Because all markets have different degrees of
weak-form efficiency, prior and current market action have varying utility in
forecasting future action. When this utility is high, it makes sense to feed a trading system indicators that summarize
aspects of past market activity. To not do so would be tantamount to pouring vital information down the drain.
For example, suppose your SP500 forecast/trading system requires knowledge
spanning the last 200 price-bars of each of five markets: S&P, Bonds, Yen, CRB, and DM. If this system were given
only today's prices and no historical data, performance would be seriously impaired.
A problem arises when attempting to feed your system all 200 historical price
samples from each market. Each forecast would require 1000 (5x200) input values. Professional traders realize this is
too many and one must be very selective when choosing historical data for a model. So which samples do you use?
Uniformly spaced sampling of historical prices, such as selecting every tenth day, is seductively appealing in its
simplicity, yet very wasteful and can miss important price action.
It is shocking that most traders have no idea which historical samples to use:
should the trading system include yesterday's ADX value and of the day before, the week before, every other day, week,
THE KEY ISSUE
Markets oscillate from being overbought and oversold. It's due, in part, to a kind
of psychological momentum that tends to persist despite changes in market conditions. Each market has its own
time-varying momentum (TVM), each with different cycle lengths. These TVM influence each other. Their cumulative effect
contributes to the market's complex price waveform. (See chart below)
So for a trading system to work properly, it must receive the historical samples
required for detecting all possible TVMs affecting the market you wish to trade. Although slow TVMs may be sampled
slowly (once per month), fast TVMs must be sampled quickly (once per bar). So the big question is: what is the best
spread of samples in a financial time series when you do not have a clue which TVMs are driving the market?
BREAKTHROUGH: WAVELET-LIKE SAMPLING
The breakthrough is this: optimal sampling requires getting just enough samples to
detect the presence of slow moving TVMs, just enough for detecting the medium-slow TVMs, and so on. Our product, WAV,
achieves this so efficiently that WAV uses only 17 samples to effectively capture information from 200 historical bars
of a financial time-series! Imagine how much time you will save developing trading systems that require only 17 instead
of 200 input variables!
The astute reader may argue that you cannot just sample individual prices spaced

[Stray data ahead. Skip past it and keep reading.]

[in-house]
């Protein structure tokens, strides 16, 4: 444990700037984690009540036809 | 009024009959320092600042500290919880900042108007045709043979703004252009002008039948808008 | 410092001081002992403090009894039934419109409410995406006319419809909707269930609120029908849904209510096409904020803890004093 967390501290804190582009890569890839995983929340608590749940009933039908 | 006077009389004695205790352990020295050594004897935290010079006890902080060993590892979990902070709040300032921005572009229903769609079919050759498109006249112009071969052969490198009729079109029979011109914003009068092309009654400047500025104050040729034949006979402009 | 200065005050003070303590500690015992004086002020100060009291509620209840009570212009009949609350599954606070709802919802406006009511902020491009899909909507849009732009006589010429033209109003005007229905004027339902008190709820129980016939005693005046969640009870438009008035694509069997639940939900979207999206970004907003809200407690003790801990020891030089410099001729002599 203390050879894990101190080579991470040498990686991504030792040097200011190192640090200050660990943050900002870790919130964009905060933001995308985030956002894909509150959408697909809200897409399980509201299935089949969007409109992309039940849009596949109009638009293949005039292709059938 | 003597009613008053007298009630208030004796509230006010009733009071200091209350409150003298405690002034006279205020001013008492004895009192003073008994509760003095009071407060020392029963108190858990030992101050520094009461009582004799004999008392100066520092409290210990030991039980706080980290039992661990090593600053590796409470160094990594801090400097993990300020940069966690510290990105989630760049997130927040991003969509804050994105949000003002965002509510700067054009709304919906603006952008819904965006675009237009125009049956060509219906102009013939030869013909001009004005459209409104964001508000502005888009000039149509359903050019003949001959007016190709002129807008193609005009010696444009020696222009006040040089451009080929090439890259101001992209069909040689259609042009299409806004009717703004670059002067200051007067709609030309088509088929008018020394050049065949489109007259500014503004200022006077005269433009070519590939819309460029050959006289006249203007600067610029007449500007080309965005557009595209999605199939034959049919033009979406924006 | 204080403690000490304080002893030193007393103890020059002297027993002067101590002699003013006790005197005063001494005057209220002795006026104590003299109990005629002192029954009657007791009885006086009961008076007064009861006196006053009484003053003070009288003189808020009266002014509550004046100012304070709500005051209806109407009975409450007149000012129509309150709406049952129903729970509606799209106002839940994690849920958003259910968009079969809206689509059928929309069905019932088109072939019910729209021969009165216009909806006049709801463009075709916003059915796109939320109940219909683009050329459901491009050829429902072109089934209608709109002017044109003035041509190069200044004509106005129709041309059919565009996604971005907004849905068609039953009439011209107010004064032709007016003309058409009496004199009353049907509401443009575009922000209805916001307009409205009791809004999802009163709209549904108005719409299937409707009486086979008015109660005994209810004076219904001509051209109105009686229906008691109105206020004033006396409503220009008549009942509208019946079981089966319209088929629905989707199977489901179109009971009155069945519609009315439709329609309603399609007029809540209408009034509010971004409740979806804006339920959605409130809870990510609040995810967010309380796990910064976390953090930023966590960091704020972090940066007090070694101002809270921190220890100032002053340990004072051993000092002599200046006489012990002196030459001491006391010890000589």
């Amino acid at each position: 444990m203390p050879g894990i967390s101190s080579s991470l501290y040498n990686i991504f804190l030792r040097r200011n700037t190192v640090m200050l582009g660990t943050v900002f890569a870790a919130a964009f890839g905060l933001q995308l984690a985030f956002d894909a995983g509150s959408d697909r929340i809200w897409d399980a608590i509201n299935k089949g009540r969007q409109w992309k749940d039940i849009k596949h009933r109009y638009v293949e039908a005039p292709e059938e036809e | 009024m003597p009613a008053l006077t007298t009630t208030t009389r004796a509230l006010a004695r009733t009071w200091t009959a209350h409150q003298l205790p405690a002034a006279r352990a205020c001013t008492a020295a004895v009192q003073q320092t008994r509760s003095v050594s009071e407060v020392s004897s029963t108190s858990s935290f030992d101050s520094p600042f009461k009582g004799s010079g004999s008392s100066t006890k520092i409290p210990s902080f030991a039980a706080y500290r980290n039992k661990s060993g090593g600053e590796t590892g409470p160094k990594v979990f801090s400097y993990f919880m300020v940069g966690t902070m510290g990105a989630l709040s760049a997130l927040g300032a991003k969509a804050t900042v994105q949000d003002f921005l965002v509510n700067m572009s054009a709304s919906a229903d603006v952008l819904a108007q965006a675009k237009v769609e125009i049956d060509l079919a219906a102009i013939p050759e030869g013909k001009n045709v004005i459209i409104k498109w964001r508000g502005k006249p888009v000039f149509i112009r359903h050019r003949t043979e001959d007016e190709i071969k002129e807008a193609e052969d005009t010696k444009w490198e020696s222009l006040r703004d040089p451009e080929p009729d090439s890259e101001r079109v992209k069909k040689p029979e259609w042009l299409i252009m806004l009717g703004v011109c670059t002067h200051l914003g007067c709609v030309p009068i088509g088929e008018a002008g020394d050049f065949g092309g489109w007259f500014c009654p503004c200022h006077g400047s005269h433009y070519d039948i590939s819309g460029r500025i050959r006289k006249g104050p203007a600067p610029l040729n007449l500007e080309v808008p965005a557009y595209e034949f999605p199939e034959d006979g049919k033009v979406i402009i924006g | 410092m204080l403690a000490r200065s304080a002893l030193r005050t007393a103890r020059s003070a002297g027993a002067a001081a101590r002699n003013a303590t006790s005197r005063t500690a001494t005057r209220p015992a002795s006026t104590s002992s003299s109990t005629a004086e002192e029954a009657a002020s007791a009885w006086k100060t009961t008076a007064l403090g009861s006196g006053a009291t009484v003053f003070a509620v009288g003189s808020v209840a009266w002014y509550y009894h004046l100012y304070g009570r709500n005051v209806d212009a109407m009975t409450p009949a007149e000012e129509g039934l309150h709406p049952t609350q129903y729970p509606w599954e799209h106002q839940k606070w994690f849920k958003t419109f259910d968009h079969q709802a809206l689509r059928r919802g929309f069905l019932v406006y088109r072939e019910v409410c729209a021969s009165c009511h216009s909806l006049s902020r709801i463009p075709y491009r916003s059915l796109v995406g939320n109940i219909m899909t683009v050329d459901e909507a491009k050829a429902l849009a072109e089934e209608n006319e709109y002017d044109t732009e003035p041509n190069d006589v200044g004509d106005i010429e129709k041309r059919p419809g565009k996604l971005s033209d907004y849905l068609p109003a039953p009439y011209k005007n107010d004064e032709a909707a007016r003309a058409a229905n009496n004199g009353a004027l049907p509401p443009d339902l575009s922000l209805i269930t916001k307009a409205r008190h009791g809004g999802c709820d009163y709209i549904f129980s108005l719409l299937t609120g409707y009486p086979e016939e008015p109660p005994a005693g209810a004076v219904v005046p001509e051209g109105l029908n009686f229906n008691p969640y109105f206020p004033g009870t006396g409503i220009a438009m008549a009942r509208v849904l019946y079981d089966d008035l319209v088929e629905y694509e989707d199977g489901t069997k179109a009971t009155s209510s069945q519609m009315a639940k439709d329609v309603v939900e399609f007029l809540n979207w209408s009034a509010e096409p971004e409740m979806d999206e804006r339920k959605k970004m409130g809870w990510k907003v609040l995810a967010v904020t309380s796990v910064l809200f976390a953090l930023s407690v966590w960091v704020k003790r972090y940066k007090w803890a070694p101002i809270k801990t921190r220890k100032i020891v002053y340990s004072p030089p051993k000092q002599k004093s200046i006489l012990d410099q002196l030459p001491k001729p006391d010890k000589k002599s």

far apart in time, because you will be ignoring all the price activity occurring between those samples. WAV handles
this. It considers all price action by applying a scientific method of detrending, wavelet-like sampling and signal
filtering. The result: information from hundreds of price points compressed into just a handful of numbers for your
WAV is a unique hybrid of my own design between Wavelet filtering and Nyquist
filtered sub-sampling. Its a great way to achieve time compression. That is, WAV gives you the ability to represent a
lot of historical information about any time series with a small set of feature variables.
WAV compresses time by representing a large amount of historal price action with a
significantly smaller number of values. For example, when using daily price data, you can input to a forecasting model
information about the last 139 days using only 15 numbers from WAV. That's a compression ratio of more than 9:1.
Here's a brief description of how the user views WAV ...
As with all technical indicators, WAV stops at every bar and updates its
calculations. Data is gathered by examining the most recent N bars of a time series. The user specifies both the
lookback value N and the time series to be processed.
Unlike other technical indicators, when WAV stops at each bar, it produces not
one but several output values. These few values efficiently represent the activity of the time series over the past N
bars. What makes WAV so valuable is that the typical number of values produced by WAV is very small relative to
The user typically feeds WAV's output values to a forecasting model or other
kind of leading indicator. In Microsoft Excel, WAV arranges each set of values row-by-row. In TradeStation, a user
function can ask WAV to produce all the values in the set.